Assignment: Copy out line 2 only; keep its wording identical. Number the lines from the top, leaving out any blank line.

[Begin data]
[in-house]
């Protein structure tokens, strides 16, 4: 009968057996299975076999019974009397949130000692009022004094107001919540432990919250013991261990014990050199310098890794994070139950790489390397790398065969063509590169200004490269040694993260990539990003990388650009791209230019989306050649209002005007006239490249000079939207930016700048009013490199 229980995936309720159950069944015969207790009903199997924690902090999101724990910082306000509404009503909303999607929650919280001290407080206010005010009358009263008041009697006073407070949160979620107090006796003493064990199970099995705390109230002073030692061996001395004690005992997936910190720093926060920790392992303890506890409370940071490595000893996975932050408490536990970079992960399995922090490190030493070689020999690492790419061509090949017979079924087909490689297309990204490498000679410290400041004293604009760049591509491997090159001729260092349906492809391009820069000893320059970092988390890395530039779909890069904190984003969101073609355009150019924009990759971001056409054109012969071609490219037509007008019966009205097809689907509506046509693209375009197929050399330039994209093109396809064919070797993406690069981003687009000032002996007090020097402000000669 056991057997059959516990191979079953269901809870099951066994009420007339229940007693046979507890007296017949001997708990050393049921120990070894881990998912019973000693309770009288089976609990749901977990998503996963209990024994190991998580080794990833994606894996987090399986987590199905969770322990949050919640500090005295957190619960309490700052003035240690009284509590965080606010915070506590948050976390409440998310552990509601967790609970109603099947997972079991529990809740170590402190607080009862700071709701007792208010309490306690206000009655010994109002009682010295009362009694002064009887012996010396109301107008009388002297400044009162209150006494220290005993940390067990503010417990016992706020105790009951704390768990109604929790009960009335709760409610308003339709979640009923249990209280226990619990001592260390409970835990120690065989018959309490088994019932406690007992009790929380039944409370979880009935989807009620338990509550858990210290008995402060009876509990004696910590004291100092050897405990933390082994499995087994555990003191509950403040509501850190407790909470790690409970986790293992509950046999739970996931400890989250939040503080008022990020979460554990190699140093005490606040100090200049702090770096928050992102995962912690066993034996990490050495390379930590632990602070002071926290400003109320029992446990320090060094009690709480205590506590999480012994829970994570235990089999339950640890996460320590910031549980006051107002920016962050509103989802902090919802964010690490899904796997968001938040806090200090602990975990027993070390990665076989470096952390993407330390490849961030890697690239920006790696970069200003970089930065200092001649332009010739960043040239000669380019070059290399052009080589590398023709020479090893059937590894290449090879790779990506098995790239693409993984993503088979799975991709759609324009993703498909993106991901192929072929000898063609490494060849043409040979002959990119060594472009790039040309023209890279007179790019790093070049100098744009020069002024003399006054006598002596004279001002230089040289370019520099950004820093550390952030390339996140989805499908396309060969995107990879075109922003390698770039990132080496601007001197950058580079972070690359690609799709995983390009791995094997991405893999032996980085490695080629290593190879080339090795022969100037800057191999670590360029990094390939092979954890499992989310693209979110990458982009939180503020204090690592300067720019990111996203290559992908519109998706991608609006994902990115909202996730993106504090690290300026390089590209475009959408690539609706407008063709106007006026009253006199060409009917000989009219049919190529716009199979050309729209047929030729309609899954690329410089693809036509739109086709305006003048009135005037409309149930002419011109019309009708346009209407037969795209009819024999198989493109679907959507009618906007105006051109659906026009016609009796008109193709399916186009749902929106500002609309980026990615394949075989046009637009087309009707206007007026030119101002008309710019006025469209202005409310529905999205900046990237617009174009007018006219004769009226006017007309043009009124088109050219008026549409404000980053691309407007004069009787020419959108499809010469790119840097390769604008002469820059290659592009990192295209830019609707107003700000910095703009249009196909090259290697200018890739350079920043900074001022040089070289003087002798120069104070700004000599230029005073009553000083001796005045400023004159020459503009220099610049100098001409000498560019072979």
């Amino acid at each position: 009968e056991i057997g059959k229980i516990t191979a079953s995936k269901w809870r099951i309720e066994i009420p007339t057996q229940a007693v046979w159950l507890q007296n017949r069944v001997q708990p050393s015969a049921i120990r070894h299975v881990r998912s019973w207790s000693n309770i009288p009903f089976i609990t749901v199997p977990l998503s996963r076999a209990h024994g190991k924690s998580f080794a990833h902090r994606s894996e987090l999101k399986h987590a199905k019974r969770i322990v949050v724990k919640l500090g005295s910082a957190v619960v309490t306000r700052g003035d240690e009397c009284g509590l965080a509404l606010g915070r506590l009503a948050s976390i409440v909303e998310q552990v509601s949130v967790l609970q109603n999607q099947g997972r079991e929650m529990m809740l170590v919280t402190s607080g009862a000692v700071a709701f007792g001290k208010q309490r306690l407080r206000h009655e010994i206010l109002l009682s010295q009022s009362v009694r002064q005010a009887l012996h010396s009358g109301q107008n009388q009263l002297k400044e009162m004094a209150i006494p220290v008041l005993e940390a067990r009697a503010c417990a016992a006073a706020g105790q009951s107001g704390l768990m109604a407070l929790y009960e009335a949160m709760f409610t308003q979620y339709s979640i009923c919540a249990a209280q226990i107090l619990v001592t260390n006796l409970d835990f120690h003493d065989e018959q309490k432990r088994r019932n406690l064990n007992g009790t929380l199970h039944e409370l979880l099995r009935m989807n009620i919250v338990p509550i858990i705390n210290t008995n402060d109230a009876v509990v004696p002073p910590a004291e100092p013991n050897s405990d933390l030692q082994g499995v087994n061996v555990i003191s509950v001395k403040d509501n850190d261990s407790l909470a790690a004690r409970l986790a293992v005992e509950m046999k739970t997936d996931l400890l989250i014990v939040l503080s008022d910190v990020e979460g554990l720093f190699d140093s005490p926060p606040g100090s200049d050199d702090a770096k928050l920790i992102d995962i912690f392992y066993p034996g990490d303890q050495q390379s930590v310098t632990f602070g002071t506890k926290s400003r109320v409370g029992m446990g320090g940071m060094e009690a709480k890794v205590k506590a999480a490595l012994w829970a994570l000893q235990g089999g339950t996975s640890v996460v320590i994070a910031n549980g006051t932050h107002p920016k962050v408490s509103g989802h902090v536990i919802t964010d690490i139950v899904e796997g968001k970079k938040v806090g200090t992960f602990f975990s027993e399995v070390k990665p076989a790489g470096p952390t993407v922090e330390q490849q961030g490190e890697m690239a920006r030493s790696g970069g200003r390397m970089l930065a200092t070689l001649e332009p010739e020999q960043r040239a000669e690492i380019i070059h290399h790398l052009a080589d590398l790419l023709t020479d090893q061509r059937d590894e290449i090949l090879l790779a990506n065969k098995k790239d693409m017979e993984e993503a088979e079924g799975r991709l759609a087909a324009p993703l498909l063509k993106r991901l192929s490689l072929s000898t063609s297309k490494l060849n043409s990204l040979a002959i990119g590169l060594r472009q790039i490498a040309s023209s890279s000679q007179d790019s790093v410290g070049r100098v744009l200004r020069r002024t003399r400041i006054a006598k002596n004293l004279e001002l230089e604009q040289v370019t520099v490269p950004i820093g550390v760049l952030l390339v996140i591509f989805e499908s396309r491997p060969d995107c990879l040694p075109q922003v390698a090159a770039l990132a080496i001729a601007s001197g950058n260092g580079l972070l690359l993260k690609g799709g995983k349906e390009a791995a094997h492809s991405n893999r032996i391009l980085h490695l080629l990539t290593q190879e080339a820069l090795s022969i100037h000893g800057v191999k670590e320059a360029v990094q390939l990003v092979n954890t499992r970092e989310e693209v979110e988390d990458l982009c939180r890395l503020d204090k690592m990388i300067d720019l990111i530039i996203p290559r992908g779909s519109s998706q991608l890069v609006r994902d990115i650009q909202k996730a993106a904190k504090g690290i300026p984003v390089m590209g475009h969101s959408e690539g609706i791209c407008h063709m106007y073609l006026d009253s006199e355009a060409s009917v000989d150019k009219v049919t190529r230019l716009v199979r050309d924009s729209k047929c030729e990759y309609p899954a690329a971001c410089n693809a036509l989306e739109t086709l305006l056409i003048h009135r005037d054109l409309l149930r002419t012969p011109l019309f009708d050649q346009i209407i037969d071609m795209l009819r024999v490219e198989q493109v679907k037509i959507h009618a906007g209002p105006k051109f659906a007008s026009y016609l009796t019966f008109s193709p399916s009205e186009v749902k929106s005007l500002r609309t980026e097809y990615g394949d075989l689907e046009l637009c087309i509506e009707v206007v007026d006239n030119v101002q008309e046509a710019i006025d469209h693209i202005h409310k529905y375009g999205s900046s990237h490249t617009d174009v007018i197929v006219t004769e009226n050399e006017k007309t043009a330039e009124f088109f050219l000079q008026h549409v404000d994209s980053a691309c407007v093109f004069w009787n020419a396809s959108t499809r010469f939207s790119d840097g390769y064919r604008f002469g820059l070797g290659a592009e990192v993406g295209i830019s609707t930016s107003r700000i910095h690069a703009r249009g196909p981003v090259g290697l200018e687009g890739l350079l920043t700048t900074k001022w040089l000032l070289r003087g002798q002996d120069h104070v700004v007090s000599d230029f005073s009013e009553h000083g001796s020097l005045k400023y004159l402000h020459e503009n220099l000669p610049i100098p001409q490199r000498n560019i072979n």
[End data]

């Protein structure tokens, strides 16, 4: 009968057996299975076999019974009397949130000692009022004094107001919540432990919250013991261990014990050199310098890794994070139950790489390397790398065969063509590169200004490269040694993260990539990003990388650009791209230019989306050649209002005007006239490249000079939207930016700048009013490199 229980995936309720159950069944015969207790009903199997924690902090999101724990910082306000509404009503909303999607929650919280001290407080206010005010009358009263008041009697006073407070949160979620107090006796003493064990199970099995705390109230002073030692061996001395004690005992997936910190720093926060920790392992303890506890409370940071490595000893996975932050408490536990970079992960399995922090490190030493070689020999690492790419061509090949017979079924087909490689297309990204490498000679410290400041004293604009760049591509491997090159001729260092349906492809391009820069000893320059970092988390890395530039779909890069904190984003969101073609355009150019924009990759971001056409054109012969071609490219037509007008019966009205097809689907509506046509693209375009197929050399330039994209093109396809064919070797993406690069981003687009000032002996007090020097402000000669 056991057997059959516990191979079953269901809870099951066994009420007339229940007693046979507890007296017949001997708990050393049921120990070894881990998912019973000693309770009288089976609990749901977990998503996963209990024994190991998580080794990833994606894996987090399986987590199905969770322990949050919640500090005295957190619960309490700052003035240690009284509590965080606010915070506590948050976390409440998310552990509601967790609970109603099947997972079991529990809740170590402190607080009862700071709701007792208010309490306690206000009655010994109002009682010295009362009694002064009887012996010396109301107008009388002297400044009162209150006494220290005993940390067990503010417990016992706020105790009951704390768990109604929790009960009335709760409610308003339709979640009923249990209280226990619990001592260390409970835990120690065989018959309490088994019932406690007992009790929380039944409370979880009935989807009620338990509550858990210290008995402060009876509990004696910590004291100092050897405990933390082994499995087994555990003191509950403040509501850190407790909470790690409970986790293992509950046999739970996931400890989250939040503080008022990020979460554990190699140093005490606040100090200049702090770096928050992102995962912690066993034996990490050495390379930590632990602070002071926290400003109320029992446990320090060094009690709480205590506590999480012994829970994570235990089999339950640890996460320590910031549980006051107002920016962050509103989802902090919802964010690490899904796997968001938040806090200090602990975990027993070390990665076989470096952390993407330390490849961030890697690239920006790696970069200003970089930065200092001649332009010739960043040239000669380019070059290399052009080589590398023709020479090893059937590894290449090879790779990506098995790239693409993984993503088979799975991709759609324009993703498909993106991901192929072929000898063609490494060849043409040979002959990119060594472009790039040309023209890279007179790019790093070049100098744009020069002024003399006054006598002596004279001002230089040289370019520099950004820093550390952030390339996140989805499908396309060969995107990879075109922003390698770039990132080496601007001197950058580079972070690359690609799709995983390009791995094997991405893999032996980085490695080629290593190879080339090795022969100037800057191999670590360029990094390939092979954890499992989310693209979110990458982009939180503020204090690592300067720019990111996203290559992908519109998706991608609006994902990115909202996730993106504090690290300026390089590209475009959408690539609706407008063709106007006026009253006199060409009917000989009219049919190529716009199979050309729209047929030729309609899954690329410089693809036509739109086709305006003048009135005037409309149930002419011109019309009708346009209407037969795209009819024999198989493109679907959507009618906007105006051109659906026009016609009796008109193709399916186009749902929106500002609309980026990615394949075989046009637009087309009707206007007026030119101002008309710019006025469209202005409310529905999205900046990237617009174009007018006219004769009226006017007309043009009124088109050219008026549409404000980053691309407007004069009787020419959108499809010469790119840097390769604008002469820059290659592009990192295209830019609707107003700000910095703009249009196909090259290697200018890739350079920043900074001022040089070289003087002798120069104070700004000599230029005073009553000083001796005045400023004159020459503009220099610049100098001409000498560019072979």